Let $G$ be a group. A G-module M is defined as an abelian group on which $G$ acts through the map $ G \times M \to M$ where $ (g, m) \mapsto g \cdot m$ This action satisfies $g \cdot (m + m') = g \cdot m + g \cdot m', \forall m, m' \in M$.

When $G$ is a Galois group, a G-module M is described as an abelian group on which $G$ acts continuously, respecting the Krull topology on $G$ and the discrete topology on $M$.

Are these two definitions compatible? In particular, if $G$ acts continuously on $M$, does it necessarily imply that the action $G \times M \to M, (g, m) \mapsto g \cdot m$ satisfies $g \cdot (m + m') = g \cdot m + g \cdot m' , \forall m, m' \in M$?

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    $\begingroup$ The algebraic definitions are equal for both. But in the second, a topology is required in addition, also for the (infinite) Galois group, so that the action is continuous. See Milne's lecture notes on galois cohomology. $\endgroup$ Commented Aug 23, 2023 at 8:29
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    $\begingroup$ In the second definition, "acts" implicitly means "by linear transformations," so it includes the additivity axiom. It should be "continuous $G$-module." In the first definition there aren't any topologies (or if you prefer the topologies are all discrete). $\endgroup$ Commented Aug 23, 2023 at 8:36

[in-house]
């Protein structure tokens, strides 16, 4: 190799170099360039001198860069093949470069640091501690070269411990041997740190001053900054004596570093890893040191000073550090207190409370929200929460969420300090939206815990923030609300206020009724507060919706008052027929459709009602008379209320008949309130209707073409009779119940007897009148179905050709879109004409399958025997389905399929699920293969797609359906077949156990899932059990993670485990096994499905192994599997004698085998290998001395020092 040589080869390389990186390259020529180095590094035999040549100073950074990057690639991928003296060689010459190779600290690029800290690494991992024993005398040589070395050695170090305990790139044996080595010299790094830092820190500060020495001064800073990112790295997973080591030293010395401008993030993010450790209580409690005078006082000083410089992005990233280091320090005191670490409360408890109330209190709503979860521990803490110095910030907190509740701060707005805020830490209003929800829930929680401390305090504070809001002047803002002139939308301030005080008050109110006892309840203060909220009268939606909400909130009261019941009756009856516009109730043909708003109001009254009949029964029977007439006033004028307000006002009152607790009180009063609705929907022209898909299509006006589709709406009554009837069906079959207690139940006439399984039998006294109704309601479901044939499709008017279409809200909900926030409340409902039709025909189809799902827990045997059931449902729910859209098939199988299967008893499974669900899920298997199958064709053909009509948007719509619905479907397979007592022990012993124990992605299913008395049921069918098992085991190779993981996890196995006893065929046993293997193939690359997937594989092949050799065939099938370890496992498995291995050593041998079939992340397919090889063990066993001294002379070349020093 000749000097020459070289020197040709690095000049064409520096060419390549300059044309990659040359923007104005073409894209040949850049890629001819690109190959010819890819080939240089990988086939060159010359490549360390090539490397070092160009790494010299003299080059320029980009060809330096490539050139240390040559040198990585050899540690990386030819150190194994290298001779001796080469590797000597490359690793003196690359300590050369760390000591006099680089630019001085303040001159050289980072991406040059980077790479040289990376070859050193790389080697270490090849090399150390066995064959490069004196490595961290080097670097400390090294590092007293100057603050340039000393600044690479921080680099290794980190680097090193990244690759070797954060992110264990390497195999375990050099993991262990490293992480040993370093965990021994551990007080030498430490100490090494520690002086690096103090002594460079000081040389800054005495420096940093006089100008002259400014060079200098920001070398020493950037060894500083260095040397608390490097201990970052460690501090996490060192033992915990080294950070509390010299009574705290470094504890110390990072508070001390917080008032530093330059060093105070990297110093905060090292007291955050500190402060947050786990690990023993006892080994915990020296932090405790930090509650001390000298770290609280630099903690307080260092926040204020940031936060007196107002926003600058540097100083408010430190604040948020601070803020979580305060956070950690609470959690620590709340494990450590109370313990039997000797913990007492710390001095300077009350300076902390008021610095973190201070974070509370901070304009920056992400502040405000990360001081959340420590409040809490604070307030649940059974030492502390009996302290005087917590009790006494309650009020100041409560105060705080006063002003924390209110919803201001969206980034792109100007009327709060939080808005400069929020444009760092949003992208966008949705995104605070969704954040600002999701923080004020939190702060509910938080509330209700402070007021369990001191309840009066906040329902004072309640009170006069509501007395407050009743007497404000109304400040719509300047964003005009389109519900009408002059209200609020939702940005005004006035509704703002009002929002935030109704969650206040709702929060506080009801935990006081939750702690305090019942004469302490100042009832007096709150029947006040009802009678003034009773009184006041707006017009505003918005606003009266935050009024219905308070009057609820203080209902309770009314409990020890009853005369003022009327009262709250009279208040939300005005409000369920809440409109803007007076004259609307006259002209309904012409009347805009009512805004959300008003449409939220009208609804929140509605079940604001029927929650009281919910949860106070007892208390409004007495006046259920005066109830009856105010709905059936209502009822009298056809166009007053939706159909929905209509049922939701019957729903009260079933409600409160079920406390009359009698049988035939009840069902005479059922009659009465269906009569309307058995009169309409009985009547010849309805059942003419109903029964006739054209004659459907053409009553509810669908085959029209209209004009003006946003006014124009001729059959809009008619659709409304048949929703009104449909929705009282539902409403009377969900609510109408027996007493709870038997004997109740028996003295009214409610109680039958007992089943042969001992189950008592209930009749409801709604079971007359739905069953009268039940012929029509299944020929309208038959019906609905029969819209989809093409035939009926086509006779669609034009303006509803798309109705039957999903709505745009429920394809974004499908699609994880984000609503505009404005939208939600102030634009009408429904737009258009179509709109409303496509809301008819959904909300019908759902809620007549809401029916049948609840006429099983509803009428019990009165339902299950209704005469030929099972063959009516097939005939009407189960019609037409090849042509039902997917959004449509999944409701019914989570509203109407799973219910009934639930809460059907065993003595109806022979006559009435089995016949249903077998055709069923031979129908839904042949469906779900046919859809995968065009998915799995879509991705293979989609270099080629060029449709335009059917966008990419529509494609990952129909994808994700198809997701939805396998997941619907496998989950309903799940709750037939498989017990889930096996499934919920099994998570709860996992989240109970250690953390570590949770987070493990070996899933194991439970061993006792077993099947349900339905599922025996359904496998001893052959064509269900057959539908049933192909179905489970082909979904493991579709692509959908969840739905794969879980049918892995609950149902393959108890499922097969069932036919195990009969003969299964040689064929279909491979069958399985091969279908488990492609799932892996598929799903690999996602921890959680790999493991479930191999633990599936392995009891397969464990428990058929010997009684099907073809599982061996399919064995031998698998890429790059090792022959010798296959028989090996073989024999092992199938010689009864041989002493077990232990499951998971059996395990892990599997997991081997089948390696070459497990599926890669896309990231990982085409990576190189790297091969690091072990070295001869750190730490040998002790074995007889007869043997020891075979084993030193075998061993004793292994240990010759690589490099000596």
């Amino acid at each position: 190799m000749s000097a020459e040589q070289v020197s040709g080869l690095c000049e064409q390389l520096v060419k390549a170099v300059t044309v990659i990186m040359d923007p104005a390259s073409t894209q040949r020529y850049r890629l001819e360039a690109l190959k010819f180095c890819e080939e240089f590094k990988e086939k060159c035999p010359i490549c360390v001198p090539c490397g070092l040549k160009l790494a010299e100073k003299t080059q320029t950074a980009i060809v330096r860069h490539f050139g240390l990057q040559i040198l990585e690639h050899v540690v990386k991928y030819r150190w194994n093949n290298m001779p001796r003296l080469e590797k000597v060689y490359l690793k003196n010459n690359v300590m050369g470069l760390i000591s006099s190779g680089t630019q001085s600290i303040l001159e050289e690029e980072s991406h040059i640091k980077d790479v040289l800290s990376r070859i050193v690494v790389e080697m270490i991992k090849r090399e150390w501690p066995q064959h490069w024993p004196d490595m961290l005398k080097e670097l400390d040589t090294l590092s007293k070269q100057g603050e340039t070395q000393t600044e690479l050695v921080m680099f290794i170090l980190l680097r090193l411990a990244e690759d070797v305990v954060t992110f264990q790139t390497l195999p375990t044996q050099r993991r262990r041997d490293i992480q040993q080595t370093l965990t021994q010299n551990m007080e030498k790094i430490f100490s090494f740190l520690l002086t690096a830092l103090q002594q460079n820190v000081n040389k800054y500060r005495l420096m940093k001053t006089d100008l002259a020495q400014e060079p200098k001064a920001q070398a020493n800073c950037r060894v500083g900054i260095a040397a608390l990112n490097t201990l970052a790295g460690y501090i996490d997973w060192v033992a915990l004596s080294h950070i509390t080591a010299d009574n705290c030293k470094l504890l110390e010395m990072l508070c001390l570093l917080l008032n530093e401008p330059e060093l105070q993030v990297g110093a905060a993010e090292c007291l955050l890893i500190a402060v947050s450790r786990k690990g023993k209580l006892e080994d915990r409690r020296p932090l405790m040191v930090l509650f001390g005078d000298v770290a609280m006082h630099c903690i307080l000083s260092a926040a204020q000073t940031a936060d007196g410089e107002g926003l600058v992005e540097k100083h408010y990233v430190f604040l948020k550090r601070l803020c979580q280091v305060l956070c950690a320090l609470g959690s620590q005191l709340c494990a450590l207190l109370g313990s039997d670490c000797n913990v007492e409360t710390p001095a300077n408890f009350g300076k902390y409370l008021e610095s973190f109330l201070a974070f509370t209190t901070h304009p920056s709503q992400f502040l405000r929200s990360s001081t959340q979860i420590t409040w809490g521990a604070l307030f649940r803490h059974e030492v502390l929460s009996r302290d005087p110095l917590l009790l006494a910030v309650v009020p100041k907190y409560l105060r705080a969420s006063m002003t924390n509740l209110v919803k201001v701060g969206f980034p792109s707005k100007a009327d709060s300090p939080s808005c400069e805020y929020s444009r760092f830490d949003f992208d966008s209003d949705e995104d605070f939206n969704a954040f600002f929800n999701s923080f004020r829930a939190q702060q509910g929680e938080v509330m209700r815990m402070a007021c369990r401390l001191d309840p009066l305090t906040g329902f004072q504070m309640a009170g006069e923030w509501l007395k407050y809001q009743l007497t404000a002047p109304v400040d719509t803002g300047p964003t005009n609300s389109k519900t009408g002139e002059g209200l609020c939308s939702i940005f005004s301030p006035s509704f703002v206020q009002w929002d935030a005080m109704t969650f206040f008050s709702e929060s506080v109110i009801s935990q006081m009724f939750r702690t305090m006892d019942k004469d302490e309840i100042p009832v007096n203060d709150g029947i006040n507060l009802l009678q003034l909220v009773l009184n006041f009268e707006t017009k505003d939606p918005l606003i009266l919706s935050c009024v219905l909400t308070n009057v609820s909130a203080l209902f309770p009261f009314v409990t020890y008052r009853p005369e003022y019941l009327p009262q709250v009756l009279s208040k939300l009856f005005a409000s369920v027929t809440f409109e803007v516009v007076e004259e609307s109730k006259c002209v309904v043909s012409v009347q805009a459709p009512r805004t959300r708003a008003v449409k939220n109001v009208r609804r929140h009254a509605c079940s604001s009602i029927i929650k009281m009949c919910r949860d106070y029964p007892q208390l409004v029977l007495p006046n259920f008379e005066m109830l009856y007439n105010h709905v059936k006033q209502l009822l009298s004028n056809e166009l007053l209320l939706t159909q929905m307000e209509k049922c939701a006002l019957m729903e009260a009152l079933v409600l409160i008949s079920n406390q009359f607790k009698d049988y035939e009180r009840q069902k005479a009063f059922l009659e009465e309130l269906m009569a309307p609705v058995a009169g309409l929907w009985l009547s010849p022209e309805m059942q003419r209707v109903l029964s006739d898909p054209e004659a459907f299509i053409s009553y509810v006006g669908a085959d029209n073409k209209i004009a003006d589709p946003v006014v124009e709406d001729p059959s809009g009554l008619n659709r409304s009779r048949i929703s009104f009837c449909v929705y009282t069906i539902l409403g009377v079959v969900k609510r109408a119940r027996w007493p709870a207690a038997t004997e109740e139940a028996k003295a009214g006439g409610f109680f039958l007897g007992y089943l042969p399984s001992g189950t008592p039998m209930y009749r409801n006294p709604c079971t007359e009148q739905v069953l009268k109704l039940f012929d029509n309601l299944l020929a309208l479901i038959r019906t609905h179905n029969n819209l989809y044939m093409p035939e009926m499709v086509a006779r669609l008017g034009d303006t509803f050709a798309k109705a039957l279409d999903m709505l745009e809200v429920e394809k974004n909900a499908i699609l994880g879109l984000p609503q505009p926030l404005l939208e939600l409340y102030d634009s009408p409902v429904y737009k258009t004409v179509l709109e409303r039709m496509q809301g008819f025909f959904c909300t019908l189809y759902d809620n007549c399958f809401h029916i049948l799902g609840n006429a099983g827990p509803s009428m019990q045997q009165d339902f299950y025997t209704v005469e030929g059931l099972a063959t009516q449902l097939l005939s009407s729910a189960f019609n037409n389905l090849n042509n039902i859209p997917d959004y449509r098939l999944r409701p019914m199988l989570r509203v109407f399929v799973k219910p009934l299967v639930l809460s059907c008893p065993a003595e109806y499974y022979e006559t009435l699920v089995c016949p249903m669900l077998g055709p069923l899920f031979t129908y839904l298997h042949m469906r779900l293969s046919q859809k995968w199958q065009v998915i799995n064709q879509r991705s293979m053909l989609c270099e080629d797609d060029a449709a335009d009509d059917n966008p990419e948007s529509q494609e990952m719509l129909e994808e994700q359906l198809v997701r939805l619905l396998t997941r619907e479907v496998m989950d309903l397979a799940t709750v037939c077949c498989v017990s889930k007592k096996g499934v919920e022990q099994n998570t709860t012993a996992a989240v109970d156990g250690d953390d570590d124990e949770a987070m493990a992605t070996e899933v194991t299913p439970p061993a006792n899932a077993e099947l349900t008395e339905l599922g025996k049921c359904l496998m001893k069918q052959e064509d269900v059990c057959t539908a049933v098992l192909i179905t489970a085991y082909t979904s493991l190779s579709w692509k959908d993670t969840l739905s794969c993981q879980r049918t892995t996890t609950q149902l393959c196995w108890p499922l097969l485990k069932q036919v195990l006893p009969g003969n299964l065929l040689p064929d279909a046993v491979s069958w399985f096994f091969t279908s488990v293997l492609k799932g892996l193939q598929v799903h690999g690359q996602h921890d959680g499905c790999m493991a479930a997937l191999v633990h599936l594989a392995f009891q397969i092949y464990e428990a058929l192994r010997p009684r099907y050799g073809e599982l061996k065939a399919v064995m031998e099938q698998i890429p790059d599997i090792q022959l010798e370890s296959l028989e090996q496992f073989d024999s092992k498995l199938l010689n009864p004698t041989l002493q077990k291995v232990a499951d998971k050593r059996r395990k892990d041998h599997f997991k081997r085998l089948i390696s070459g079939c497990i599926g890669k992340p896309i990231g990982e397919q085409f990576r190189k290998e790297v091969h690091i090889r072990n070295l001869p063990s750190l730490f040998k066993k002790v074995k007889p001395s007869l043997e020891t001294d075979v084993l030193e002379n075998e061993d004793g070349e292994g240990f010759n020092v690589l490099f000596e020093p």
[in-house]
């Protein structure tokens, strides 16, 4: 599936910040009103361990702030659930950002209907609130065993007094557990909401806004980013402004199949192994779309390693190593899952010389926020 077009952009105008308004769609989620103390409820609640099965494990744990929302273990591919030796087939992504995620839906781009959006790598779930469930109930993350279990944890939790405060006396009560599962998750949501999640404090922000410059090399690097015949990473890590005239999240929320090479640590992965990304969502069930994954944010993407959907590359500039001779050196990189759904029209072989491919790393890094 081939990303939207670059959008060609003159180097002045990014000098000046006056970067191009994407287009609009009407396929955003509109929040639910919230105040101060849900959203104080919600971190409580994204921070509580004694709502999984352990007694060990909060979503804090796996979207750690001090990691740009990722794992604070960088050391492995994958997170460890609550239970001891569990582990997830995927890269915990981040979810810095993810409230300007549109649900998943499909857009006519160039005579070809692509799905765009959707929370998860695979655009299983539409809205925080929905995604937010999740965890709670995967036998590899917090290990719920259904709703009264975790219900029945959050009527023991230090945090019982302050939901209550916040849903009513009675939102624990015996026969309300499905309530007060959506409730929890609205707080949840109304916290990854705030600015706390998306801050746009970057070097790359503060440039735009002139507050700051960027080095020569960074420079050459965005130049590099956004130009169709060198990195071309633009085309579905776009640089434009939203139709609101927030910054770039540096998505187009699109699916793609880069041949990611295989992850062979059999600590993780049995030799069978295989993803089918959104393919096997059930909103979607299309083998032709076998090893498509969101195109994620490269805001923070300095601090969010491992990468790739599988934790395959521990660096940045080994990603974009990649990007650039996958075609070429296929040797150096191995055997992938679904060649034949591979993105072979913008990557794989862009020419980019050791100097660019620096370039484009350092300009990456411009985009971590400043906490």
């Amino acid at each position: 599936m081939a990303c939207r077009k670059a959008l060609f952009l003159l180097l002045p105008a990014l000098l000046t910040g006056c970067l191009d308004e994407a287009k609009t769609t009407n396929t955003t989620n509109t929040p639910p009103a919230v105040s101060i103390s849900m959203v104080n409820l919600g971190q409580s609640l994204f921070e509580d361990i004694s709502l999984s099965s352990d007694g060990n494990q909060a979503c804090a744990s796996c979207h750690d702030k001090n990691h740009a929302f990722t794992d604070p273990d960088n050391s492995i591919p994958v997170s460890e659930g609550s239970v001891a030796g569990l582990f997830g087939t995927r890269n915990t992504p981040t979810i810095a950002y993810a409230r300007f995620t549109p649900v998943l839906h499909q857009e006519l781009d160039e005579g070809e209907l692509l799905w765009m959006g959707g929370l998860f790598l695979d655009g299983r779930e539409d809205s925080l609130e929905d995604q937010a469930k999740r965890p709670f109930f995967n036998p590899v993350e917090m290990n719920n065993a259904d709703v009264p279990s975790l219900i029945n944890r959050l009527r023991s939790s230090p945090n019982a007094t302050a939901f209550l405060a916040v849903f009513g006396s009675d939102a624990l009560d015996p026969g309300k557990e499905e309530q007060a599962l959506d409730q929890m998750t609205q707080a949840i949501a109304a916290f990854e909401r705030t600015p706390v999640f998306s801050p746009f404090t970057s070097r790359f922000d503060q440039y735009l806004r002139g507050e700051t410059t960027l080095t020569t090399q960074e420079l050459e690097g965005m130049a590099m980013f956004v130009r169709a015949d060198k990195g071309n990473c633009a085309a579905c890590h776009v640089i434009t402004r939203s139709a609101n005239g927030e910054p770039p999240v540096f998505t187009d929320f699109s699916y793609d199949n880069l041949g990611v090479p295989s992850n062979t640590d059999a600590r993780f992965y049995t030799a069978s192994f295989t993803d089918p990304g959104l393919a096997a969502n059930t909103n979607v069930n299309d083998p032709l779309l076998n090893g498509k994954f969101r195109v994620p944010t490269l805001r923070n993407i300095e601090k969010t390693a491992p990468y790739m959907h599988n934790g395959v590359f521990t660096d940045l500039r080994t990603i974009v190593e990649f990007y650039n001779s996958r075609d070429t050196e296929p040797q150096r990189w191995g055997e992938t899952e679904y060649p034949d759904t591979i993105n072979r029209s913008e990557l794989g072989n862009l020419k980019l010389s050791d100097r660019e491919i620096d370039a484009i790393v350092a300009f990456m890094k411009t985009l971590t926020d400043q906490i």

1 Answer 1


The definition of a $G$-module for a profinite group is as follows.

Definition: Let $G$ be a profinite group. An abelian group $M$ is called a continuous (or discrete) $G$-module, if it is a $G$-module in the usual sense, and in addition the action $G\times M\rightarrow M$ is continuous when $M$ is endowed with the discrete topology, and $G\times M$ with the product topology.

So in particular, $g(m+m')=gm+gm'$ already holds.

Not every $G$-module $M$ is continuous. Consider the Galois extension $\Bbb Q(\sqrt{\Bbb N})/\Bbb Q$ with Galois group $G$. Then $$ M=\prod_p\Bbb Q(\sqrt{p}) $$ is a $G$-module, which is not continuous.

  • $\begingroup$ Thank you for your intriguing example. Could you tell me which open set in $M$ is not open under the pullback? $\endgroup$ Commented Aug 24, 2023 at 2:47
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    $\begingroup$ If $M$ is continuous, then $G\times \{m\}\rightarrow M$ is continuous and any $m\in M$ has only finitely many images under the action of $G$. This is not true, take for example $m=(\sqrt{2},\sqrt{3},\sqrt{5},\ldots)$, which has infinitely many images. $\endgroup$ Commented Aug 24, 2023 at 9:48
  • $\begingroup$ I'm sorry, but I'm probably stuck on some fundamental aspects. Galois group can be regarded as inverse limit of finite groups, why is your Galois group $G$ is not pro finite ? $\endgroup$ Commented Aug 25, 2023 at 2:08
  • $\begingroup$ "My" Galois group is profinite, as inverse limit of the Galois groups of $\Bbb Q(\sqrt{1},\ldots,\sqrt{n})/\Bbb Q$, i.e., $G=\varprojlim_n {\rm Gal}( \Bbb Q(\sqrt{1},\ldots,\sqrt{n})/\Bbb Q)$. $\endgroup$ Commented Aug 25, 2023 at 8:19

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